But wait a minute? Is Fawlty Towers perhaps the ultimate rumination on the existential crisis of life in a meaningless universe? Is it really about the ways the average man is beaten down, repressed, scandalized and alienated by the structures surrounding him? Let’s let Basil explain his philosophy to us, his guests. “Look what I have to put up with from you people. You ponce in here expecting to be waited on hand and foot, while I’m trying to run a hotel here. Have you any idea of how much there is to do? Do you ever think of that? Of course not, you’re all too busy sticking your noses into every corner, poking around for things to complain about, aren’t you? Well let me tell you something—this is exactly how Nazi Germany started. A lot of layabouts with nothing better to do than to cause trouble. Well I’ve had 15 years of pandering to the likes of you, and I’ve had enough. I’ve had it. Come on, pack your bags and get out.” Essential.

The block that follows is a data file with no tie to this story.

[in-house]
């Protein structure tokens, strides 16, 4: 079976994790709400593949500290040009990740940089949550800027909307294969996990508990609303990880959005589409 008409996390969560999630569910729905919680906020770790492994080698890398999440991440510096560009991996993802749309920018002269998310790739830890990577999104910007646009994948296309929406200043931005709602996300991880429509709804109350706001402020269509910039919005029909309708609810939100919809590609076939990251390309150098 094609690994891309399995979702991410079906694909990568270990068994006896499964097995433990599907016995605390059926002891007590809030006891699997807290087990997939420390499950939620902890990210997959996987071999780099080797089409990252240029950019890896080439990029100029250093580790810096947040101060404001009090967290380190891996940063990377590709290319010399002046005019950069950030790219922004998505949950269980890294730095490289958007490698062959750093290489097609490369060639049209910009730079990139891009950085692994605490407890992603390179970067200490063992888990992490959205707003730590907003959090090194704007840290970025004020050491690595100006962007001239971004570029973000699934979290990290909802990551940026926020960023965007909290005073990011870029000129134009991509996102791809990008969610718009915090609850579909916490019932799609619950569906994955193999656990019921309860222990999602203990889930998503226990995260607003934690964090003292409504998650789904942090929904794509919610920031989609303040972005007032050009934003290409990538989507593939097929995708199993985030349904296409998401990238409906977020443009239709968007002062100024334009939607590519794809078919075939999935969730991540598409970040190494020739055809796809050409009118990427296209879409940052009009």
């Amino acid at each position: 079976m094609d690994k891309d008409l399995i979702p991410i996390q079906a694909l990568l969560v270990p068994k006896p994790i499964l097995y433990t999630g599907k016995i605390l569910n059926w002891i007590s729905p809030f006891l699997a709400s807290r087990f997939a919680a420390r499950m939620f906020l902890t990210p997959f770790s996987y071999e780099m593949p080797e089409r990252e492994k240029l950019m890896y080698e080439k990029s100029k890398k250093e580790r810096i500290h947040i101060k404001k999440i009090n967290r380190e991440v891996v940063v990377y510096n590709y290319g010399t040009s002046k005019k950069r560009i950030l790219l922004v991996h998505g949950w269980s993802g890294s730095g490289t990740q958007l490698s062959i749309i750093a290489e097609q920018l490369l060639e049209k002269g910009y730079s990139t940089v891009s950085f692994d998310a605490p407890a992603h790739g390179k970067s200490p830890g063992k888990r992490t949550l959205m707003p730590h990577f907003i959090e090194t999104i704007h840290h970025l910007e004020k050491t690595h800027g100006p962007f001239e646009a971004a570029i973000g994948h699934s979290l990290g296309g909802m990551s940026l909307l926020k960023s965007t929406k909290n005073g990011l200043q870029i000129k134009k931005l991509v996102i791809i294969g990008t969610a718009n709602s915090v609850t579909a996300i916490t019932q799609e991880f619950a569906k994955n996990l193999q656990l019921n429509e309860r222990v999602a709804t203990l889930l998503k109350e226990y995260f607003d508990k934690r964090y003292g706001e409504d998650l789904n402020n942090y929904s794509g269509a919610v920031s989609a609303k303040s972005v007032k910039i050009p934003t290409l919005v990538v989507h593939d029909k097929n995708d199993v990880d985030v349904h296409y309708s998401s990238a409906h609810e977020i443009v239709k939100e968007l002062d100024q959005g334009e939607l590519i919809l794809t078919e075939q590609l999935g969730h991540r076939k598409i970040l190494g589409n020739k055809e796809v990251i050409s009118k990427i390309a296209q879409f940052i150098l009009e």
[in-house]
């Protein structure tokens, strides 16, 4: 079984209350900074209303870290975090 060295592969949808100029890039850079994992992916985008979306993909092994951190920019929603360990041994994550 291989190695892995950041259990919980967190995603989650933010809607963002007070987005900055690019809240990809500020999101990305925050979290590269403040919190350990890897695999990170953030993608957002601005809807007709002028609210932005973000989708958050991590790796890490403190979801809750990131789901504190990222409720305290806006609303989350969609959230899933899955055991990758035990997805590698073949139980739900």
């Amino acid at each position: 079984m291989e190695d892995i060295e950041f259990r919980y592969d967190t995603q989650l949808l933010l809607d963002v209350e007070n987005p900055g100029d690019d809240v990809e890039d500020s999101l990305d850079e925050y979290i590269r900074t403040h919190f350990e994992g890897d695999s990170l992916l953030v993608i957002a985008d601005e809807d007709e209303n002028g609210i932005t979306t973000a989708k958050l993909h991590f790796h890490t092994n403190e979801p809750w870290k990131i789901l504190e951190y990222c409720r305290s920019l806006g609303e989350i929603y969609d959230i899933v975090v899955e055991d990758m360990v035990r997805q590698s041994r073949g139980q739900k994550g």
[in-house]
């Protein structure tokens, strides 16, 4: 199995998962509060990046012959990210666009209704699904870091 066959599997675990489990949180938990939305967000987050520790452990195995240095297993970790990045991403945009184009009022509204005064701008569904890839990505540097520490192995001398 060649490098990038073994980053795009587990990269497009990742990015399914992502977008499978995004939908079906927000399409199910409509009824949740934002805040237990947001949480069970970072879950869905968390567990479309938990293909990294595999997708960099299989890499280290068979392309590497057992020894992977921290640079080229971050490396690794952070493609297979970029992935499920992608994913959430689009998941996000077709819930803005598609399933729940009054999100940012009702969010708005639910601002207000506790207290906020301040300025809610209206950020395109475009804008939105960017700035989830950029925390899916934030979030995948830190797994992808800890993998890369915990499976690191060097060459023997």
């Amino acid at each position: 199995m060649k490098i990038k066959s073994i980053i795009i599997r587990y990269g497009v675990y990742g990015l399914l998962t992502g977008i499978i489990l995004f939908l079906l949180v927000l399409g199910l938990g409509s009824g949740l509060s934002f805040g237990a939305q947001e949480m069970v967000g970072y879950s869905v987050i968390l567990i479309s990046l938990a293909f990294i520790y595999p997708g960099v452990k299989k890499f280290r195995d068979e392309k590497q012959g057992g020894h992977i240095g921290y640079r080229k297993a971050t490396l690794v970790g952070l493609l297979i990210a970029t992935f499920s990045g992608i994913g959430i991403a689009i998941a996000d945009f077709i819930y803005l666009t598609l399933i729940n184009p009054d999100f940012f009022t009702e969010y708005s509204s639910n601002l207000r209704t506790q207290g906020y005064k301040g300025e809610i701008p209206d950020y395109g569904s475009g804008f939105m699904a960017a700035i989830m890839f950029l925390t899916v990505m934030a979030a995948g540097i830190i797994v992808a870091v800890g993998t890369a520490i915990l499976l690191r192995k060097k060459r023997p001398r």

Monty Python’s Flying Circus
Graham Chapman, John Cleese, Terry Gilliam, Eric Idle, Terry Jones, Michael Palin
(BBC; US: 5 Oct 1969)
In the heavenly hierarchy of humor, Monty Python’s Flying Circus is God. Its four-year run on the BBC resulted in 45 stellar examples of superior sketch comedy. Others have challenged Python’s mantle, and a few have lapped at their beatified boots, but when it comes to wit omnipotence, they’re Valhalla’s vaunted rulers.